They would load hay onto lumber sleds in the evening. Next morning, rising hours before daybreak in the dead of winter, they would put 25 to 30 bushels of potatoes and two or three quarters of beef on the hay. The start was made about half past two or three, but Tom can remember driving through Saranac Lake as early as 3 a. m. They planned to get onto the Lower lake by daylight. There were two sleds so the teams could double up if they struck heavy going.

Followed the Lakes

“The route was through the Lower Lake with the turn off to right up the side of the river and then out onto Middle Saranac or Round Lake, as it is called locally. Crossing the ice on this lake they took to the woods to the left of the river. Crossing the bridge at Bartlett's, they came out on the upper lake above the dam, where according to Tom, the ice was sometimes poor. Out on Upper Saranac they went straight across past Deer Island and into the woods at Johnson's Clearing. The country was now level and for a stretch the crude winter road was in sight of Raquette River. The sleds would usually arrive in camp about 9 p. m. to be greeted by lumberjacks with great enthusiasm. They not only carried food for man and beast but brought mail. Mr. Peacock remarked that in those days mail was  carried through the woods by Tom, Dick and Harry.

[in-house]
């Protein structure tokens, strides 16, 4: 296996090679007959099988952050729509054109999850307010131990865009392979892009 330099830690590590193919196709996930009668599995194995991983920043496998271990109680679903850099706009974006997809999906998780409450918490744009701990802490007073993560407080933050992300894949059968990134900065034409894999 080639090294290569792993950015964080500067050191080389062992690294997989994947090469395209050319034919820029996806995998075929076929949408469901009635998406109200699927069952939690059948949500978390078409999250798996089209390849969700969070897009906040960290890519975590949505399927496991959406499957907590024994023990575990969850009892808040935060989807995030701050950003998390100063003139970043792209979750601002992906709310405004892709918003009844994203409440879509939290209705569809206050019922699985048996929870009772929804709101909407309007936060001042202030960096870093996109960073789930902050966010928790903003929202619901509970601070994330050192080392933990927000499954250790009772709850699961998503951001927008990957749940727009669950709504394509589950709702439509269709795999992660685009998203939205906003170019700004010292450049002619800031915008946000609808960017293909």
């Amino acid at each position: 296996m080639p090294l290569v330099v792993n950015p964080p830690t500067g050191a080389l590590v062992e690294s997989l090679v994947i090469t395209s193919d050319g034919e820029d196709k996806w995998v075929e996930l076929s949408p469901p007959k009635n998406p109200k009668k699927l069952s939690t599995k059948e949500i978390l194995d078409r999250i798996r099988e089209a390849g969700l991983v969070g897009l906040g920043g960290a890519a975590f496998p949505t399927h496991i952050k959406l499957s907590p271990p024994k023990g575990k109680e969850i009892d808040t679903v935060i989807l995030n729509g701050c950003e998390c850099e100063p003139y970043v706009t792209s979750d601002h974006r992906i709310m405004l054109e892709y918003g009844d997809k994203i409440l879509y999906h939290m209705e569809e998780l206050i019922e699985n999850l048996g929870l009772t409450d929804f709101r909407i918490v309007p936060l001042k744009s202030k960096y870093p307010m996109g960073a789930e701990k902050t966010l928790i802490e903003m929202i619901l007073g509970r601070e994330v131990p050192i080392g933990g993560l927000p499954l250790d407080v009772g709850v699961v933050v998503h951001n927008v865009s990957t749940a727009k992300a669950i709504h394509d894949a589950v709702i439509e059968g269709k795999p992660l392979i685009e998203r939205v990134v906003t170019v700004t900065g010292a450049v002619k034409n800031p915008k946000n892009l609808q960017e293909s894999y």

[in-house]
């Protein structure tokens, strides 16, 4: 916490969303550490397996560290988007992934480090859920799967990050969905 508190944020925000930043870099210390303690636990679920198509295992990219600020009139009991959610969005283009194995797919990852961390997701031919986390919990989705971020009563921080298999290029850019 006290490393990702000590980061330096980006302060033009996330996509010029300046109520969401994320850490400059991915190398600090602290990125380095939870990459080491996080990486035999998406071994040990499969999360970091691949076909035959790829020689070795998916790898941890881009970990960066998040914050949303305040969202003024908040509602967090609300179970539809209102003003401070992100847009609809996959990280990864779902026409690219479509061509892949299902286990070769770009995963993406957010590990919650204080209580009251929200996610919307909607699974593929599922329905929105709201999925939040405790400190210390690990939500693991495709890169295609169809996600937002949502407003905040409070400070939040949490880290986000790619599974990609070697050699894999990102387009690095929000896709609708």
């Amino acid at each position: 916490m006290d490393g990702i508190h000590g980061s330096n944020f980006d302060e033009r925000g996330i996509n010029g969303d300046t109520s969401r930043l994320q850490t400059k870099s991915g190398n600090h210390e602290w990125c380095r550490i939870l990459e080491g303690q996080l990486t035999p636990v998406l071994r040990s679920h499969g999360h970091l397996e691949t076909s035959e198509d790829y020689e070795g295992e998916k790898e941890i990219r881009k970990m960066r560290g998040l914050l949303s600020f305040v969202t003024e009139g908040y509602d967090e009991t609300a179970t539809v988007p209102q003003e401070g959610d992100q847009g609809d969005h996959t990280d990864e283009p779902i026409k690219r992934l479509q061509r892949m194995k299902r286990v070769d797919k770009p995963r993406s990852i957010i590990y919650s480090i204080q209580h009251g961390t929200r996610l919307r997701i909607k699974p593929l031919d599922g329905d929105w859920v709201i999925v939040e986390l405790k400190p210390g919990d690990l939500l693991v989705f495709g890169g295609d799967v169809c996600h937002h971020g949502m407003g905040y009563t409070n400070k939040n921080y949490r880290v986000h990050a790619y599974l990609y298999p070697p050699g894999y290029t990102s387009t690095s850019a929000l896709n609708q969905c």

“As we talked on about this and that, we got onto one of Mr. Peacock's favorite topics, trout fishing. He recalled a trip to Racquette Falls along about '81 or '82, on the 9th or 10 day of May. There were four, in the party, the famous Dr. Ely being one of them. They arrived at Mother Johnson's, near the Falls, about three or four in the afternoon. The water was high, and the ice had not long been out. The guides would put their patrons on the rocks near the foot of the Falls. Then they would hover below in boats. The fishermen would cast their flys [sic] in the white foam above. As the trout were hooked, the guides would pull up in boats and net the fish. About an hour of this would tire them all out.